For the first time in history, two women will graduate the Army’s Elite Ranger school on Friday, completing one of the toughest combat training courses in the world.
The two West Point-trained officers are among 96 soldiers who will graduate on Friday in Fort Benning, Georgia, and represent the trainees who made it through the course after starting on April 20, NBC News reported. Four hundred soldiers, 19 of them women, began the training in April.
More than three quarters of trainees didn’t make it through the difficult course.
“This course has proven that every soldier, regardless of gender, can achieve his or her full potential,” Army Secretary John McHugh said.
The women who participated in the course were admitted as part of a one-time assessment that would help determine how to open combat jobs to women.
President Obama, in 2013, requested that the Pentagon order all branches of the military to open ground combat to women by 2016.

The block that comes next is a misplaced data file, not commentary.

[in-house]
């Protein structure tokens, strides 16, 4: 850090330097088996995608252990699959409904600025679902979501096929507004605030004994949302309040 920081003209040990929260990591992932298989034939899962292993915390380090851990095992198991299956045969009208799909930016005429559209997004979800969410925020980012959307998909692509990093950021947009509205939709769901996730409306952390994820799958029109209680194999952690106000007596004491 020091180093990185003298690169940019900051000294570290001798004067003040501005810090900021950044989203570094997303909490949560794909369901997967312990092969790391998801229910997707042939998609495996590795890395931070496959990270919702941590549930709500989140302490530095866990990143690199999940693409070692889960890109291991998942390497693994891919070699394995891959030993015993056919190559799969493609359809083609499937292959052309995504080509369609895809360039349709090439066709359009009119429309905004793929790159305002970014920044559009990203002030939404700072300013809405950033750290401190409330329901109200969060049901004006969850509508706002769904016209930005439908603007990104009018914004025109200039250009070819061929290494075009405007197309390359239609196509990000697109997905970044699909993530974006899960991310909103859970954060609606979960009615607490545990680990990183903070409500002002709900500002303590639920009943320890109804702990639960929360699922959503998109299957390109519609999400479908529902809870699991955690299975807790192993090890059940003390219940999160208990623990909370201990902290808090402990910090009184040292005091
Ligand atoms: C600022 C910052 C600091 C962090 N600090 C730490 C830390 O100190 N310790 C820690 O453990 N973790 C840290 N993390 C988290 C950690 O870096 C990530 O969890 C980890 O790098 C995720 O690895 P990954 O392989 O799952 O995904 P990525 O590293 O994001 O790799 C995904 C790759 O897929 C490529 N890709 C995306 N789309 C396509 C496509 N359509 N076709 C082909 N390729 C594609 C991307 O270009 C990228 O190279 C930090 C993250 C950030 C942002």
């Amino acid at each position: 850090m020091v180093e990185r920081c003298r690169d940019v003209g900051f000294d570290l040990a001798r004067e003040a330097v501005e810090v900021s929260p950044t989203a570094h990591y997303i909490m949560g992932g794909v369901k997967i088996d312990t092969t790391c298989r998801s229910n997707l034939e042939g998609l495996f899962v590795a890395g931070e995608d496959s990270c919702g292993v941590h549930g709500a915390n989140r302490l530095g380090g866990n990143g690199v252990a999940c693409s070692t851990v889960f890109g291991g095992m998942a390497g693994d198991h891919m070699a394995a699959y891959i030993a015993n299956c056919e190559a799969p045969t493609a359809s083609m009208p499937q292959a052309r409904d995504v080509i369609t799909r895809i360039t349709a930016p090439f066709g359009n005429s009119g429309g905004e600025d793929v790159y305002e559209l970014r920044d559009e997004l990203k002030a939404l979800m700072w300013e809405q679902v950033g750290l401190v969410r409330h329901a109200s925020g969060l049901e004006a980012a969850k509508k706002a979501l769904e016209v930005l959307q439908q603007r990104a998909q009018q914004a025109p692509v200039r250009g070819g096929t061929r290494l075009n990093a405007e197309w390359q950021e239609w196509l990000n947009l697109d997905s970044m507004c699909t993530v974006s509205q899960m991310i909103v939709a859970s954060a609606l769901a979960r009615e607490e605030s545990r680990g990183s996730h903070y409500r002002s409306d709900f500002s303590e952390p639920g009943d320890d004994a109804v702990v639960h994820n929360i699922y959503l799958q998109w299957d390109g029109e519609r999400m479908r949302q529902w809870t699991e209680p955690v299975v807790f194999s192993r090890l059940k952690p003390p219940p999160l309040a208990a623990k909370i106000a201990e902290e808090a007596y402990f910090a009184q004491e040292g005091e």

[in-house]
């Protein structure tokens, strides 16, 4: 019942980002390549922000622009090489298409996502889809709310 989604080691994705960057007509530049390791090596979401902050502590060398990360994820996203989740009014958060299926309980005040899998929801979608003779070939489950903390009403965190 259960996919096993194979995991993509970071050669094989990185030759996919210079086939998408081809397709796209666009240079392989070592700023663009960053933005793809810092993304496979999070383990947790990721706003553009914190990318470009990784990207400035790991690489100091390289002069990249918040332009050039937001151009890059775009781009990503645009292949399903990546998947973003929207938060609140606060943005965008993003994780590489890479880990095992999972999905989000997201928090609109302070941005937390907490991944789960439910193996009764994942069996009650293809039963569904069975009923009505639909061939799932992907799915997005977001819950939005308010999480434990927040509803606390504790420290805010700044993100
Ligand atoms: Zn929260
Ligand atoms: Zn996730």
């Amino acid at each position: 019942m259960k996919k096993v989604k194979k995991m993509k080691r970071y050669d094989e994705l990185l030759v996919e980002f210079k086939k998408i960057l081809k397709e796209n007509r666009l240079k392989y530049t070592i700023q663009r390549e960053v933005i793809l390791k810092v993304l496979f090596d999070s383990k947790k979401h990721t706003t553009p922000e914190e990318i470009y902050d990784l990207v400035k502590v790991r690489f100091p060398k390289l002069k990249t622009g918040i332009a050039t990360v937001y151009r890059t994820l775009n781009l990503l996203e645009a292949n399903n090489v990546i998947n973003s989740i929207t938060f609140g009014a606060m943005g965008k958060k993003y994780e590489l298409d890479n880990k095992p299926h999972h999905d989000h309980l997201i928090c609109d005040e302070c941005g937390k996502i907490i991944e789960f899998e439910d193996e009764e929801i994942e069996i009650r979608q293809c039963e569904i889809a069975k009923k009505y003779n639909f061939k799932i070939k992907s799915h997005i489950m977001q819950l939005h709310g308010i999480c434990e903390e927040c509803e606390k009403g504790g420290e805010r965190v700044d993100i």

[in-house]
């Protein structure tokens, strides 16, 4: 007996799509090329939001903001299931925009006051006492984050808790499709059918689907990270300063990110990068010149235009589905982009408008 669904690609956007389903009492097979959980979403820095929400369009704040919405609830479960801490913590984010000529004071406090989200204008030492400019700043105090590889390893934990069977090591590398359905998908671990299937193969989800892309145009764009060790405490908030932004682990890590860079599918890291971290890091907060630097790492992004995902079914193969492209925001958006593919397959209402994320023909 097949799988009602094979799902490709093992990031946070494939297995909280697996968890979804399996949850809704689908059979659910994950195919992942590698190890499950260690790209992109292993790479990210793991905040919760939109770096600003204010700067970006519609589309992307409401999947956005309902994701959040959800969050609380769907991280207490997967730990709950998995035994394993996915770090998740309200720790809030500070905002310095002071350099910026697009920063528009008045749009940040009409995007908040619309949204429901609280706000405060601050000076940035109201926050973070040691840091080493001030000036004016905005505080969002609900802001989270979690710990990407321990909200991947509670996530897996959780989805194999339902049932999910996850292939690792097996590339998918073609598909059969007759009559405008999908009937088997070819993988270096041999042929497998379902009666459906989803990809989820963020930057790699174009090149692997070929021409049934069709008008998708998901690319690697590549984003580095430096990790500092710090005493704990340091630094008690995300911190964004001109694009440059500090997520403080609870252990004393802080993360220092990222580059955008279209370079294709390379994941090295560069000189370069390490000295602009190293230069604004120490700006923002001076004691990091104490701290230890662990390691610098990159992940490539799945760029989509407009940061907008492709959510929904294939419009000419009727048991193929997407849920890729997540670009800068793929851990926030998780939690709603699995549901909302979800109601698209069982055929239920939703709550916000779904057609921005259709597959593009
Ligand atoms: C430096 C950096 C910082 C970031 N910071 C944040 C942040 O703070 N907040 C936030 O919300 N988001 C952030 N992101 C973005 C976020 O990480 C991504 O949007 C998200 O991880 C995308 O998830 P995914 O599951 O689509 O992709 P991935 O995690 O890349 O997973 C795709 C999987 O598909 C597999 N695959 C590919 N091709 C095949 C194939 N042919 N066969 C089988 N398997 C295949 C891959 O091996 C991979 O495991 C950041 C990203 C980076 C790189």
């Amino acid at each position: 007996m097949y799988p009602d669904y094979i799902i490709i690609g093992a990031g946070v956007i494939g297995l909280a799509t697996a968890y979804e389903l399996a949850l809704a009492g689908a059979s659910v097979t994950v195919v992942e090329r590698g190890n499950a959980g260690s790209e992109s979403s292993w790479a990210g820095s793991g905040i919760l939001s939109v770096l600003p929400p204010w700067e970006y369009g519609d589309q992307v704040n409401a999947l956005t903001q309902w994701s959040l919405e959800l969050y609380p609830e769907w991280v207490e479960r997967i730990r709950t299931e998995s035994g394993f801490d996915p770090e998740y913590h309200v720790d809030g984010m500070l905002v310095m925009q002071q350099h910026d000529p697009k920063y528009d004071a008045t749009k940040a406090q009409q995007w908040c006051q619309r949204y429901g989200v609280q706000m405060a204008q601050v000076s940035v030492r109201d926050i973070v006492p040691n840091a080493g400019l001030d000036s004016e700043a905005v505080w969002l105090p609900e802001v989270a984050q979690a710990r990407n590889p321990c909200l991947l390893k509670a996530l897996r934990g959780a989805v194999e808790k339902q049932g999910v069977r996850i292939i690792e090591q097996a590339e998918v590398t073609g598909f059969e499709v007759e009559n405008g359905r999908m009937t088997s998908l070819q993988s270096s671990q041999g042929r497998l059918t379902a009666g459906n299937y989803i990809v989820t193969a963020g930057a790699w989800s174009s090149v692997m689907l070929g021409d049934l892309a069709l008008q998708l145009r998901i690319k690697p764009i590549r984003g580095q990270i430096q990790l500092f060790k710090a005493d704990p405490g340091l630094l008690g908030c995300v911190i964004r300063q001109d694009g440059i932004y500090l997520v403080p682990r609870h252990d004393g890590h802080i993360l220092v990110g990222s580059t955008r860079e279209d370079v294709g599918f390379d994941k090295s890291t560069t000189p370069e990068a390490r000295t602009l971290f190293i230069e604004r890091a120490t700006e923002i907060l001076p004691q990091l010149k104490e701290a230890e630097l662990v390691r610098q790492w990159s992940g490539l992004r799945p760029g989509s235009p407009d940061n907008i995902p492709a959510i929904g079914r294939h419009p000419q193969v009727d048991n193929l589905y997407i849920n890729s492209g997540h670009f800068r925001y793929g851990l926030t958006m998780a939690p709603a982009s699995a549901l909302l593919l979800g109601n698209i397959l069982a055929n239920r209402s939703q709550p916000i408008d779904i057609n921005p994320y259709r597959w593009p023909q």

“I get goose bumps thinking about it,” retired. Gen. Anne Dunwoody, the first female military officer to reach four-star rank in history, said.
“When I came into the military ... I just assumed that I would have to perform better in order to be accepted into the ranks in the military," she added.
Ranger Roger Carstens, a senior fellow in national security with the nonprofit Foreign Policy Research Institute, admitted that when he went through the course he believed that women wouldn’t be able to do it.
Now, he said, the historic graduation of the soldiers means that women can be successfully integrated into all parts of the Army.
“The key is maintaining the standards,” he said. “To lower those standards to fit a quota is a disservice to comrades and country and could result in mission failure."
Photo credit: U.S. Army via nbcnews.com, usatoday.com